Let me ask a question: Could this rich man sell all and follow Jesus? In one sense, as a slave of sin, blind to the glory of God, he lacked all moral ability as a sinner to obey, even though he possessed the natural ability as a human to make arrangements and move his feet.  Jesus recognized this moral inability when he told his disciples, “It is easier for a camel to go through the eye of a needle, than for a rich man to enter into the kingdom of God” (19:24).  Contrary to all claims about some small, camel-sized gate in Jerusalem, Jesus was using hyperbole to drive home an impossibility, even as His disciples understood, exclaiming, “Who then can be saved?” (19:25).  Left to ourselves, we lack all moral ability to respond to a Gospel invitation.  If everything depended on man’s freewill, there would be no Christians today, for none would respond.  We love our sin too much.

Thankfully, that is not all the power that is available.  Jesus countered the disciples’ despair: “With men this is impossible; but with God all things are possible” (19:26).  With men, it is impossible to stand at the tomb of Lazarus, and to command the dead man to come out.  Dead men do not obey invitations, let alone walk.  However, when God sovereignty calls a sinner through the Gospel message, He creates what He calls (cf. Romans 4:17).  Even though the rich man did not respond, he was held accountable for his unresponsiveness, for the word of Christ held all the power he needed for obedience, if only his pride had not sinfully kept him from seeing the unique identity of Christ.  This crucial factor of rightly identifying Christ is illustrated well in the rich man’s contrast to the apostle Peter.

It had been a hard night at the oars, with Peter and the rest of the disciples straining to reach the other side of the Sea of Galilee.  Sometime after three in the morning, Jesus came out to them, walking on the sea.  Frightening them, Jesus then reassured them that it was He Himself, to which Peter responded, “Lord, if it be thou, bid me come unto thee on the water” (Matthew 14:28).  Now wait a minute.  Men do not walk on water.  Men cannot walk on water.  What is Peter asking Jesus to do? This interchange is such a great picture of the Christian life.  Faced with the impossibility of leaving our sin and walking out to Jesus on the water of repentance and faith, something impossible for humans in their own strength to do, the believing sinner nonetheless calls to Jesus and says, “Lord, if it is You, command me to come to You.”  And He does, and the command itself has the power, “Come!”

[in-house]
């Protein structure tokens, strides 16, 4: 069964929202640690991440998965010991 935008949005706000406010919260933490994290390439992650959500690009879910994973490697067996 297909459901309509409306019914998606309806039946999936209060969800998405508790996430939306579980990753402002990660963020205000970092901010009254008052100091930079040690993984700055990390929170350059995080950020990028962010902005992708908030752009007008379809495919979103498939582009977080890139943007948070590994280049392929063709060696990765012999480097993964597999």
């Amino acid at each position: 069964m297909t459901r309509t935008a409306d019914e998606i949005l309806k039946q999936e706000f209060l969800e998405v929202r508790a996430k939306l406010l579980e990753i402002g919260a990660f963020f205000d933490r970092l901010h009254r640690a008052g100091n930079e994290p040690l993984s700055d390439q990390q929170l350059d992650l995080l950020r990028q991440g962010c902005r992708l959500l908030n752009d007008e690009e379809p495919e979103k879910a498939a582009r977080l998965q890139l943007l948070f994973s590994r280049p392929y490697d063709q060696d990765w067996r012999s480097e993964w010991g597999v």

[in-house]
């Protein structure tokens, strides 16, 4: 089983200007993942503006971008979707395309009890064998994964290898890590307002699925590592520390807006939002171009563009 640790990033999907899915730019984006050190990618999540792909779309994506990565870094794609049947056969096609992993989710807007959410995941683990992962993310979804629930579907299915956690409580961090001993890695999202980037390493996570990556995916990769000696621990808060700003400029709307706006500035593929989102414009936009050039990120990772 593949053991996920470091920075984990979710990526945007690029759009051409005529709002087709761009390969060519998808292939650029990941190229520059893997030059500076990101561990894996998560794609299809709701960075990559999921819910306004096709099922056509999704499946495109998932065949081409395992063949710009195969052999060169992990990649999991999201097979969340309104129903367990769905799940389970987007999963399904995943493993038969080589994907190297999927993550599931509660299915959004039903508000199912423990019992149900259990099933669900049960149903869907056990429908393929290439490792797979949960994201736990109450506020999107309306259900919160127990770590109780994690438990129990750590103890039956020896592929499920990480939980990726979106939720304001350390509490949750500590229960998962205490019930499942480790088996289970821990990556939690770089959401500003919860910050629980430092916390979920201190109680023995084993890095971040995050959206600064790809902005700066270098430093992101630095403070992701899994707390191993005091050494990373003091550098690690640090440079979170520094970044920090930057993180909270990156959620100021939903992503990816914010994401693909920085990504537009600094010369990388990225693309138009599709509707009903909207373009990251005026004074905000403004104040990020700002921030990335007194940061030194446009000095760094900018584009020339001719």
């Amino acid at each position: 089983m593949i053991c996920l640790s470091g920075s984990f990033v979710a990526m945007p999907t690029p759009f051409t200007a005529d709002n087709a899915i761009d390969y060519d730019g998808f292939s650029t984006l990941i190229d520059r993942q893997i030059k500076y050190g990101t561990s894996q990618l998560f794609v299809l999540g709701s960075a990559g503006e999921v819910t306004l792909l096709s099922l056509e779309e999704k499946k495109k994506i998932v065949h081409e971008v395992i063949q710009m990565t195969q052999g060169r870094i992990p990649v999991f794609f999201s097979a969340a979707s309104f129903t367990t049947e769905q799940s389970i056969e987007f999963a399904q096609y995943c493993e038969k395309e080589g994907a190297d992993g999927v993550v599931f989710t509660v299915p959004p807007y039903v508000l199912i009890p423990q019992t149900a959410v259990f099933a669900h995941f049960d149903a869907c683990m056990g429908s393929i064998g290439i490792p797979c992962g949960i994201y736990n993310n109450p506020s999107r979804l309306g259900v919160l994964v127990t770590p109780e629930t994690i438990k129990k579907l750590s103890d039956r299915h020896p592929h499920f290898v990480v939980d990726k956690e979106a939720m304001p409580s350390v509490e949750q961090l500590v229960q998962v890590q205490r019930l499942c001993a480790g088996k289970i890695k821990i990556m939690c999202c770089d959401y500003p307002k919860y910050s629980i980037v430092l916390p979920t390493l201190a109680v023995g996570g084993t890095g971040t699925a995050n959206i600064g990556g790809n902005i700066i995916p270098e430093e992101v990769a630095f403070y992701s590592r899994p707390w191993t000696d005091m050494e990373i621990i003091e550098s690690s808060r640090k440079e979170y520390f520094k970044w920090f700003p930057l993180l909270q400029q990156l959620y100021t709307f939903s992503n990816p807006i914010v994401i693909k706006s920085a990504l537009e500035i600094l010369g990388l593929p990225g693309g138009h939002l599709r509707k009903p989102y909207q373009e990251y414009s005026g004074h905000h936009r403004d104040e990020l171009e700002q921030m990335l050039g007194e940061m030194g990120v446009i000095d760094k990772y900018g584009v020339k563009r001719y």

The chief difference between Peter and the rich man is in the identity of Christ.  To the rich man, Jesus was just a “Good Teacher”; therefore, all the power had to come from the man himself, which was impossible.  To Peter, Jesus was more than a teacher; He had supernatural authority.  In the words of Augustine, Peter’s attitude was, “Command what You will, and give what You command” (Confessions, Book X).

How about you? What command has been impossible for you to obey?  Are you looking to yourself for the power to obey?  Look to Jesus alone.  Believe that He will hold you up as you go out to Him.  Ponder the wonder that the word gives life; and then realize your guilt if you do not step out of the boat.  It is not simply that you are disobeying Jesus; worse, you are denying that Jesus is the Christ, the sovereign Son of God, whose words are spirit and life (John 6:63).  Believe, and obey.